I did manage an excursion with fellow vintage enthusiast Brettie Page, who had a car at Camp Hollywood – through some careful planning on her part and a small window of time on Monday where the traffic would only take about a half-hour, we rushed over to Paper Moon Vintage. I don’t have a full report because, when one has the challenge of an hour in a vintage store, one must be focused, particularly when said vintage store has a great selection of swing era items. Brettie and I both left with garments – she an incredible 1940’s bathing suit in shimmering white with gold stars and me with a silk 1930’s garden party dress – which is just about all you can ask for in a successful run to a vintage shop. I also left with this swell Jo Stafford pin – like, how often do you come across 1940’s band merch? Like, never. The cherry on this sundae was that everything in the store was 15% off.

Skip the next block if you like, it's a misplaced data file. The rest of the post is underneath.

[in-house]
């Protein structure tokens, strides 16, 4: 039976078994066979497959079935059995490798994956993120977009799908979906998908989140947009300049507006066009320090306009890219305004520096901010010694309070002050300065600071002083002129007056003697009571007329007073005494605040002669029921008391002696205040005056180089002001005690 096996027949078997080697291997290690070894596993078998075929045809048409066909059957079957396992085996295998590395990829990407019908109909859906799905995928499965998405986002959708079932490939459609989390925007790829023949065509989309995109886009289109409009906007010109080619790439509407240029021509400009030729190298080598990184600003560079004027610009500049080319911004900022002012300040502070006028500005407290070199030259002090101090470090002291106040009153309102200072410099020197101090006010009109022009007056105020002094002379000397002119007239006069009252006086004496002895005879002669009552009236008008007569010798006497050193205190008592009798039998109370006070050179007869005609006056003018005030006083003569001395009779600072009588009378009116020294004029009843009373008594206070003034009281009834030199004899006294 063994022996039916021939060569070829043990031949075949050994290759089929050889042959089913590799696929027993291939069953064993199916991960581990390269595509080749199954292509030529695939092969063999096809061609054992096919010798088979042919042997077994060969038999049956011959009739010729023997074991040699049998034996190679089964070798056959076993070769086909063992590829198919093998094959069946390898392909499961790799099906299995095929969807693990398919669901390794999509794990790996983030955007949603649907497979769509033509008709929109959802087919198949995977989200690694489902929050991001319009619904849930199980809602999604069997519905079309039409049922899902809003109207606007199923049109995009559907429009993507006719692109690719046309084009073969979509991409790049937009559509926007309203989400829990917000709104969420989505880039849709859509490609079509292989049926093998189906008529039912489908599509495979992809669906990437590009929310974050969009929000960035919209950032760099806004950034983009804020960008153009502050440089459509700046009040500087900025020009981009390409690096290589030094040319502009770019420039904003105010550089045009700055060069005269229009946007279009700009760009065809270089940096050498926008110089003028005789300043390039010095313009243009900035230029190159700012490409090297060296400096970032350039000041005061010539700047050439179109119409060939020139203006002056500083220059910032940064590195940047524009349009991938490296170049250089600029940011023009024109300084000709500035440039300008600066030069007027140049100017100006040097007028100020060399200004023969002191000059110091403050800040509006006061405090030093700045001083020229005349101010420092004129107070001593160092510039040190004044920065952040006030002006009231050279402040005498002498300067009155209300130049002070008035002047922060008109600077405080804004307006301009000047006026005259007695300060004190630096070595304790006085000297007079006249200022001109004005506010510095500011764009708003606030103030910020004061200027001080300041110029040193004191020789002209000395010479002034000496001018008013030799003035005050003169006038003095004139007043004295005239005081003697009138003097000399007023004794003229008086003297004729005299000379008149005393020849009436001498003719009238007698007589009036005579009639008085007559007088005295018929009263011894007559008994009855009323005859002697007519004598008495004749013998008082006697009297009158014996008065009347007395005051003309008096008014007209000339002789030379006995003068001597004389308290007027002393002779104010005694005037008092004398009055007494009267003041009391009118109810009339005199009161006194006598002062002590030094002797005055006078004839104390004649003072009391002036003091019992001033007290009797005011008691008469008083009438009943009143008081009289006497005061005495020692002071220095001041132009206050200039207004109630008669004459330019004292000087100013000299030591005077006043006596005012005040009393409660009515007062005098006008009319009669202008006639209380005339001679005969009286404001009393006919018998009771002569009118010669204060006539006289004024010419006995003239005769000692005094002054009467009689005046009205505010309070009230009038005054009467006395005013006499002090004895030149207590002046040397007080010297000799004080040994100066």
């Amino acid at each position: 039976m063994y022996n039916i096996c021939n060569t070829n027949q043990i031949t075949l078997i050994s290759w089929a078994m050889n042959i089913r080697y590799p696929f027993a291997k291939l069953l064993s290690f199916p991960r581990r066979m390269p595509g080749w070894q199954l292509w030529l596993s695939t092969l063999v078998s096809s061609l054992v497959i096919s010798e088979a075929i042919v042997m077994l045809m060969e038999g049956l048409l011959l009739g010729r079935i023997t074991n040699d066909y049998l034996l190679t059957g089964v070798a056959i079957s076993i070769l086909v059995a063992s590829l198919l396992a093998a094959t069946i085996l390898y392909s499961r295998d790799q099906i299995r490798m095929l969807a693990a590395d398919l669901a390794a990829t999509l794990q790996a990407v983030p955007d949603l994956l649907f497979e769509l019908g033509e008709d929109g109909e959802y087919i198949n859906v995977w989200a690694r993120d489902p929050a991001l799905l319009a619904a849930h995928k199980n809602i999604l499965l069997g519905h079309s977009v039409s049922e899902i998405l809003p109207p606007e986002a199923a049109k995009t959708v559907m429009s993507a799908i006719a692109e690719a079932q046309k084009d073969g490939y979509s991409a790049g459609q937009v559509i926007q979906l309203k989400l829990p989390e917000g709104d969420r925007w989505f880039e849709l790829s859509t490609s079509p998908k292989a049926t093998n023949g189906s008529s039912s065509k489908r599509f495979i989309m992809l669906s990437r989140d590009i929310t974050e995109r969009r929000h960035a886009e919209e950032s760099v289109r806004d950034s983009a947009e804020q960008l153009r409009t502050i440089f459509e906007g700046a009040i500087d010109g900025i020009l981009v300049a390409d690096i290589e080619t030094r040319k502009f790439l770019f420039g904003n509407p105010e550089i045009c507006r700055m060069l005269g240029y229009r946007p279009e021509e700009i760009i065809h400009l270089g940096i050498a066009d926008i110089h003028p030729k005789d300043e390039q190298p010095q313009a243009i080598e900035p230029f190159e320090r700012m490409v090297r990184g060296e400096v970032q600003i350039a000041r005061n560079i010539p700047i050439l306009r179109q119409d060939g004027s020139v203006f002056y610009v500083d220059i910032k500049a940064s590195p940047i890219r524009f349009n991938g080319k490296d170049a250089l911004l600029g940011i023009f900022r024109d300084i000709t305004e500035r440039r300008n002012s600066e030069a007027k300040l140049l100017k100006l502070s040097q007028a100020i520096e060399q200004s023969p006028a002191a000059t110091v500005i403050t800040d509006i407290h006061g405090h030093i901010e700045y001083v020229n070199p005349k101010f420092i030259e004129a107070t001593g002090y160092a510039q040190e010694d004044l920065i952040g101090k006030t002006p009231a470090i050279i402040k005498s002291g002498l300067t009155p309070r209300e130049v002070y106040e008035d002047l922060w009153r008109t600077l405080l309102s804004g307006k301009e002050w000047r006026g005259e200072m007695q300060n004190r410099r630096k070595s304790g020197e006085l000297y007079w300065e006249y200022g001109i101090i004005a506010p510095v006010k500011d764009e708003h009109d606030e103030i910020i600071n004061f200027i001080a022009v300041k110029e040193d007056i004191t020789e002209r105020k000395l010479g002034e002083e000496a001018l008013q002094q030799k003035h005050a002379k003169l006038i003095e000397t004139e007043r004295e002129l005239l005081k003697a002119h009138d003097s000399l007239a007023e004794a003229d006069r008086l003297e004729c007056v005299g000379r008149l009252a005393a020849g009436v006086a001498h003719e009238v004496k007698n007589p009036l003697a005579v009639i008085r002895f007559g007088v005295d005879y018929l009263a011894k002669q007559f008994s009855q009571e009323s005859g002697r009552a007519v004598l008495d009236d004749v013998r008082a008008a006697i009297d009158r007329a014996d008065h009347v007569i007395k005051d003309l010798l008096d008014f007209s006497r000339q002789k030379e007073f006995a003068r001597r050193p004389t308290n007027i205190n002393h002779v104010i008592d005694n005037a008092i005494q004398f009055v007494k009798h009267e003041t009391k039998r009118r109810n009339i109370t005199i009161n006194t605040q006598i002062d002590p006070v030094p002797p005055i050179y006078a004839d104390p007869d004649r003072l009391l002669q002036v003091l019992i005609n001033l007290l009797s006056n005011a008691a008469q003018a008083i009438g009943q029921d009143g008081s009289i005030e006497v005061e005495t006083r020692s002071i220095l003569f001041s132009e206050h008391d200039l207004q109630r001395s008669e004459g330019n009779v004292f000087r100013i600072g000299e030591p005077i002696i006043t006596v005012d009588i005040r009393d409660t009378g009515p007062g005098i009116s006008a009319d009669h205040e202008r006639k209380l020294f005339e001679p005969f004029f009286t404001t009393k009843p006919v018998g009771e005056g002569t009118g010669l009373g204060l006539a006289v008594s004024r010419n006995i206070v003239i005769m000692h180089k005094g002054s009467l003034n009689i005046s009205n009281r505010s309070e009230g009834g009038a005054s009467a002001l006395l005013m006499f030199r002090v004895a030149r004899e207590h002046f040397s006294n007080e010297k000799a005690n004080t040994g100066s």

Back at the LAX Marriott on the first day of the event, I hovered near the ballrooms and enough friends were volunteering at the Re-mix Vintage Shoes booth that I got pulled in with some lovely chatting and managed to be their first purchase of the weekend. Some day I will visit the mothership, but it was still great to chat with owner Philip Heath about shoes, pick up the shoes I had reserved, and check out all the new gorgeous purple shoes and a selection of wedges (which he doesn’t usually bring to All Balboa Weekend, the only other dance event Re-mix attends as a vendor). I was pleasantly surprised to find that the Starlet shoe will actually fit my feet, even though I believe it’s on the same last as the Gabrielle, which my feet are entirely too fat to wear – another pair to go on the wishlist!